'We are against backroom deals': Eastern Shore group against golf resort proposal
Community members call for more transparency in the process
People on Nova Scotia's Eastern Shore who oppose a potential golf course development say they'd like to meet with the developer to discuss other possible uses for the land and options for the community.
The provincial government recently removed the pending protected status from land known as Owls Head provincial park in Little Harbour so it could consider a proposal from Lighthouse Links Development Co. The company already owns 138 hectares of land next to the 285 hectares of Crown land and it wants to combine the two to build as many as three golf courses and foster economic development.
Sydnee McKay can remember growing up in the Little Harbour area and playing along those coastal lands. She said she was shocked when she learned of the proposal.
"I can't imagine them having a golf course down there," she said. "I just can't picture it."
McKay, who is part of an online group trying to mobilize against the proposal, said she agrees the area needs jobs and development, but it shouldn't come at the expense of the environment and an area that includes endangered species and rare ecosystems.
'It should not be a golf course'
It's McKay's hope that the man behind the proposal, Beckwith Gilbert, will meet with community members to answer questions and possibly consider other economic development options.
"See how we can either get this stopped or make it something more environmentally friendly than [using] pesticides and tearing the land up and filling it up with fill," she said.
"It's a beautiful piece of land down there. It should not be a golf course."
McKay met with her MLA, Kevin Murphy, on Friday in the hopes that he might be able to arrange meetings with officials from the Lands and Forestry, and Environment departments.
Lands and Forestry Minister Iain Rankin has said the government decided to remove the pending protection designation from the Owls Head land because it determined the area wasn't as ecologically valuable as other Crown land slated for legal protection.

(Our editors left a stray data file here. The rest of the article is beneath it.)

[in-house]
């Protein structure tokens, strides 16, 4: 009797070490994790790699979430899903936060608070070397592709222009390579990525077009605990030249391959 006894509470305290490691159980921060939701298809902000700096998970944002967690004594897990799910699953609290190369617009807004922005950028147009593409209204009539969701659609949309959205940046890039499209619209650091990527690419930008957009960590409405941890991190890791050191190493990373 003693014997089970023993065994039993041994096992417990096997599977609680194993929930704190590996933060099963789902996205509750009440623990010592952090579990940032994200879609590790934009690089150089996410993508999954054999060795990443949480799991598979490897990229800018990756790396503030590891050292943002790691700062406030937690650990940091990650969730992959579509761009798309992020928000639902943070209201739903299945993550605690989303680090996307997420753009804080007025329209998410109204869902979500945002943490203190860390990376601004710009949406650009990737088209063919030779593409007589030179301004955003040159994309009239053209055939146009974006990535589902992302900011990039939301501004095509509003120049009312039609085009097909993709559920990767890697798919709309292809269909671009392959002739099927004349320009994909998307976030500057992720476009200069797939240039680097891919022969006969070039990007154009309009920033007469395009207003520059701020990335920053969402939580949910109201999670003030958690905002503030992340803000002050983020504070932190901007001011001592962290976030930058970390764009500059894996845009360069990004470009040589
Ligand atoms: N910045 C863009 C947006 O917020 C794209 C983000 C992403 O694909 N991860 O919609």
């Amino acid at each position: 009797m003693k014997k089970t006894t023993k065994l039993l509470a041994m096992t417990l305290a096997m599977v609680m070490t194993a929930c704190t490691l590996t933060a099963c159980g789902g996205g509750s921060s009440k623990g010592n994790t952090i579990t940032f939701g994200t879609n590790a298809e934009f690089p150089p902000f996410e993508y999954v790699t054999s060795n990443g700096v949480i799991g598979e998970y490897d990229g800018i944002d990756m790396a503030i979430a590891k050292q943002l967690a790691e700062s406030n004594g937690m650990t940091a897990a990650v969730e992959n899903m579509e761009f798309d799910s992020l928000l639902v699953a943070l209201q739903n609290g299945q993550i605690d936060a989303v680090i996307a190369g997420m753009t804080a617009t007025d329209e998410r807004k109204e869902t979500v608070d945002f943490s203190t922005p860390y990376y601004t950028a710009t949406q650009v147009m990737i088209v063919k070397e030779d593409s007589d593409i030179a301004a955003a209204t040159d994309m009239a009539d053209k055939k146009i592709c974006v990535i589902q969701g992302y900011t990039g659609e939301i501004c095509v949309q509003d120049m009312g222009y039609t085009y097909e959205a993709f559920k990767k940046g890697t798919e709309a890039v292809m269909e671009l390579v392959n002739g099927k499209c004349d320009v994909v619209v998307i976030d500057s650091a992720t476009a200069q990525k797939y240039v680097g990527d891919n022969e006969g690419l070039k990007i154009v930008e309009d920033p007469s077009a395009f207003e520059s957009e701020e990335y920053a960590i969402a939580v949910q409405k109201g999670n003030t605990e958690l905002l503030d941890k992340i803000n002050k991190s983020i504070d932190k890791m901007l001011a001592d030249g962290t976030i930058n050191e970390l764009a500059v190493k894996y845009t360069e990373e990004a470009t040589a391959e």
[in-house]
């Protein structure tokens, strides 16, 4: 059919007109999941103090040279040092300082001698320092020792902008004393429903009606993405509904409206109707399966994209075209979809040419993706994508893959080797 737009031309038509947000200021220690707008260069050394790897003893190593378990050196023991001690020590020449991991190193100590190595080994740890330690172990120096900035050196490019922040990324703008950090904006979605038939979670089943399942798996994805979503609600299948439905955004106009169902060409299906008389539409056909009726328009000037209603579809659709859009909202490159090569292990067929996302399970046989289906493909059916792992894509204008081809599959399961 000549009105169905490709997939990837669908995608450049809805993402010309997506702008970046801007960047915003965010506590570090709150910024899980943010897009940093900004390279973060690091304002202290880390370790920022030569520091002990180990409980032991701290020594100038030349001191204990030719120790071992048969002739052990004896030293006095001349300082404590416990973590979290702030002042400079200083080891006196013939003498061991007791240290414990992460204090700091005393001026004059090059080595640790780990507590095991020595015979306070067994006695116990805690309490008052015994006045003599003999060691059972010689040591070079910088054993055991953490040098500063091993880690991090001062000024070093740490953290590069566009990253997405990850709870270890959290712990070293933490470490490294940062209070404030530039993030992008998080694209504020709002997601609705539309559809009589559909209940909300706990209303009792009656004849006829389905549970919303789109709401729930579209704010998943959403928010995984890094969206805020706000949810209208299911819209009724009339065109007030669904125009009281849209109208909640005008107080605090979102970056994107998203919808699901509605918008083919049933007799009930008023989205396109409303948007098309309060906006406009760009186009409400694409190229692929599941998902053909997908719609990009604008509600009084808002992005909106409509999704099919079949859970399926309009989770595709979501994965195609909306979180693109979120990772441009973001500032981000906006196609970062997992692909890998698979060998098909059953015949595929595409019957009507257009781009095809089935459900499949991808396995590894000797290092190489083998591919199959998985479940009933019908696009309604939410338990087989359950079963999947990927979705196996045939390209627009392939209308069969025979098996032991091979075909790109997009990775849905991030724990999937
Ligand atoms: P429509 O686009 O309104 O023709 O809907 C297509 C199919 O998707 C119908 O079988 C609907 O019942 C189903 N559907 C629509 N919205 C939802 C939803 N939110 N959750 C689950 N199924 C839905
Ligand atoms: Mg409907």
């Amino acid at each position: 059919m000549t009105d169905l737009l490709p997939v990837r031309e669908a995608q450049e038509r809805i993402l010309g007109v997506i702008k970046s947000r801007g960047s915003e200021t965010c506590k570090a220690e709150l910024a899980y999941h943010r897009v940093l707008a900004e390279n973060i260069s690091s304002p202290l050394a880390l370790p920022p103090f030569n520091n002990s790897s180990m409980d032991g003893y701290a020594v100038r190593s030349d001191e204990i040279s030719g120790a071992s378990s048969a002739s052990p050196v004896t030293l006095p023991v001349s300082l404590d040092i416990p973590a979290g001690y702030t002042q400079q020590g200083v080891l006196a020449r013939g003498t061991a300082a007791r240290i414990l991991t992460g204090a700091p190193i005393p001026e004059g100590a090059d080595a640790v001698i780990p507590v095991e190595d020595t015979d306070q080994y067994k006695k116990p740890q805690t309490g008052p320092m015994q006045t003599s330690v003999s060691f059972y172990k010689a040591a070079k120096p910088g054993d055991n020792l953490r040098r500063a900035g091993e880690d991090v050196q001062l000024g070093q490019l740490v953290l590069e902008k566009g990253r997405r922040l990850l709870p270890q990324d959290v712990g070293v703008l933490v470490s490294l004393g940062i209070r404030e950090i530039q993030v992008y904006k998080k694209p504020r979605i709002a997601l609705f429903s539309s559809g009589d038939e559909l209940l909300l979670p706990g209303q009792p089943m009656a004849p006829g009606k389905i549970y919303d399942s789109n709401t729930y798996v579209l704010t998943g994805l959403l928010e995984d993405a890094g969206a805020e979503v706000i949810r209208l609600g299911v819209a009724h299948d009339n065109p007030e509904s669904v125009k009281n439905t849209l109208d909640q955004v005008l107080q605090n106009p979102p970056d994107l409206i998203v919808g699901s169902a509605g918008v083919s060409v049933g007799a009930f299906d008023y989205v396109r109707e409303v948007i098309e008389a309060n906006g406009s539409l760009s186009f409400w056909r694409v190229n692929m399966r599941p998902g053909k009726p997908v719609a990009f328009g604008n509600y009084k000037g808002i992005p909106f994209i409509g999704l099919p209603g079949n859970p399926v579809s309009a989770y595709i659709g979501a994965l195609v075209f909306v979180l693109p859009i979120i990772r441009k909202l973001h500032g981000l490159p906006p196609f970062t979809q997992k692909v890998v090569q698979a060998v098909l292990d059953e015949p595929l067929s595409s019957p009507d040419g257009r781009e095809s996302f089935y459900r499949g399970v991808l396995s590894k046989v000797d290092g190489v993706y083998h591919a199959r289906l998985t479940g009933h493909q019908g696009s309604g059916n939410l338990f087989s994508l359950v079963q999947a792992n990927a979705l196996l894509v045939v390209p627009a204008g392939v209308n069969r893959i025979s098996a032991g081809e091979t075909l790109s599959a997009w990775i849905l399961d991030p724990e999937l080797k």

MLA calls for better communication
The change means the government can now have the land appraised and consider a potential sale.
Murphy said he first learned of the proposal about two years ago during the one and only meeting he's had with Gilbert.
As Speaker of the House, Murphy wasn't part of cabinet's decision to change the status of the land. But as an MLA for a rural area, he said it's important for all economic development proposals to at least be considered.
Still, things are far from being a done deal and any such proposal must be balanced with protecting the environment, said Murphy.
"There's a lot of rules and regulations and policies that would have to be met and followed at every step of the way in order to marry the two up," he said.
'Lack of proper respect for public interests,' says group
Murphy said he believes people on either side of the issue would benefit from more communication.
"I see both sides of it and it's my job as MLA, I think, to understand and to try to connect people on both sides of the conversation with the information so a good decision can be made," he said.
McKay and most of the rest of the community only learned of the proposal after CBC News reported on the potential development last month. She said she and others are particularly unhappy the government made the decision without any public consultation and provided no public notice when it was complete.
"We are not against development or tourism or investment," McKay said, reading from a letter she and her group gave Murphy.
"We are against backroom deals, deceit and lack of proper respect for public interests."
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